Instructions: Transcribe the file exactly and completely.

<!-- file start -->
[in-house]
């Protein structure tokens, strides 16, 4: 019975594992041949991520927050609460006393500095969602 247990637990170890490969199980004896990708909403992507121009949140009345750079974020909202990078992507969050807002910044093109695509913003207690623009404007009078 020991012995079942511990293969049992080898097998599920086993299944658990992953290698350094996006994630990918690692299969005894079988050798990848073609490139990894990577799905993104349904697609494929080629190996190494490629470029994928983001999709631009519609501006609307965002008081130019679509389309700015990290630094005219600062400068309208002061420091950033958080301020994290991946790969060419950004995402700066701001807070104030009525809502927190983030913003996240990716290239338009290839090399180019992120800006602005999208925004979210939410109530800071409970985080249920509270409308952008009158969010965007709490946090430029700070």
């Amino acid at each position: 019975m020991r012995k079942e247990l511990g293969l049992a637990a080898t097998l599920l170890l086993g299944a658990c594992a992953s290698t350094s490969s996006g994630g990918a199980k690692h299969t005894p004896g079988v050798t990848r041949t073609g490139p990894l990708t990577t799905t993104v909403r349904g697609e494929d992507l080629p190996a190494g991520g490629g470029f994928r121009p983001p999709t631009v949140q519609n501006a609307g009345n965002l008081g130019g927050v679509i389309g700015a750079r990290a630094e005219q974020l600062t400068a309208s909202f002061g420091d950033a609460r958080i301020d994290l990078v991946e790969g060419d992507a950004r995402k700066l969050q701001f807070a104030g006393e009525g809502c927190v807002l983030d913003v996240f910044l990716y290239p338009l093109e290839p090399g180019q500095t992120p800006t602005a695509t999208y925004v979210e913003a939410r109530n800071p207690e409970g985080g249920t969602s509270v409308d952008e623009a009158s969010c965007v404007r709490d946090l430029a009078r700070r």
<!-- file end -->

[in-house]
């Protein structure tokens, strides 16, 4: 019975594992041949991520927050609460006393500095969602 247990637990170890490969199980004896990708909403992507121009949140009345750079974020909202990078992507969050807002910044093109695509913003207690623009404007009078 020991012995079942511990293969049992080898097998599920086993299944658990992953290698350094996006994630990918690692299969005894079988050798990848073609490139990894990577799905993104349904697609494929080629190996190494490629470029994928983001999709631009519609501006609307965002008081130019679509389309700015990290630094005219600062400068309208002061420091950033958080301020994290991946790969060419950004995402700066701001807070104030009525809502927190983030913003996240990716290239338009290839090399180019992120800006602005999208925004979210939410109530800071409970985080249920509270409308952008009158969010965007709490946090430029700070």
């Amino acid at each position: 019975m020991r012995k079942e247990l511990g293969l049992a637990a080898t097998l599920l170890l086993g299944a658990c594992a992953s290698t350094s490969s996006g994630g990918a199980k690692h299969t005894p004896g079988v050798t990848r041949t073609g490139p990894l990708t990577t799905t993104v909403r349904g697609e494929d992507l080629p190996a190494g991520g490629g470029f994928r121009p983001p999709t631009v949140q519609n501006a609307g009345n965002l008081g130019g927050v679509i389309g700015a750079r990290a630094e005219q974020l600062t400068a309208s909202f002061g420091d950033a609460r958080i301020d994290l990078v991946e790969g060419d992507a950004r995402k700066l969050q701001f807070a104030g006393e009525g809502c927190v807002l983030d913003v996240f910044l990716y290239p338009l093109e290839p090399g180019q500095t992120p800006t602005a695509t999208y925004v979210e913003a939410r109530n800071p207690e409970g985080g249920t969602s509270v409308d952008e623009a009158s969010c965007v404007r709490d946090l430029a009078r700070r």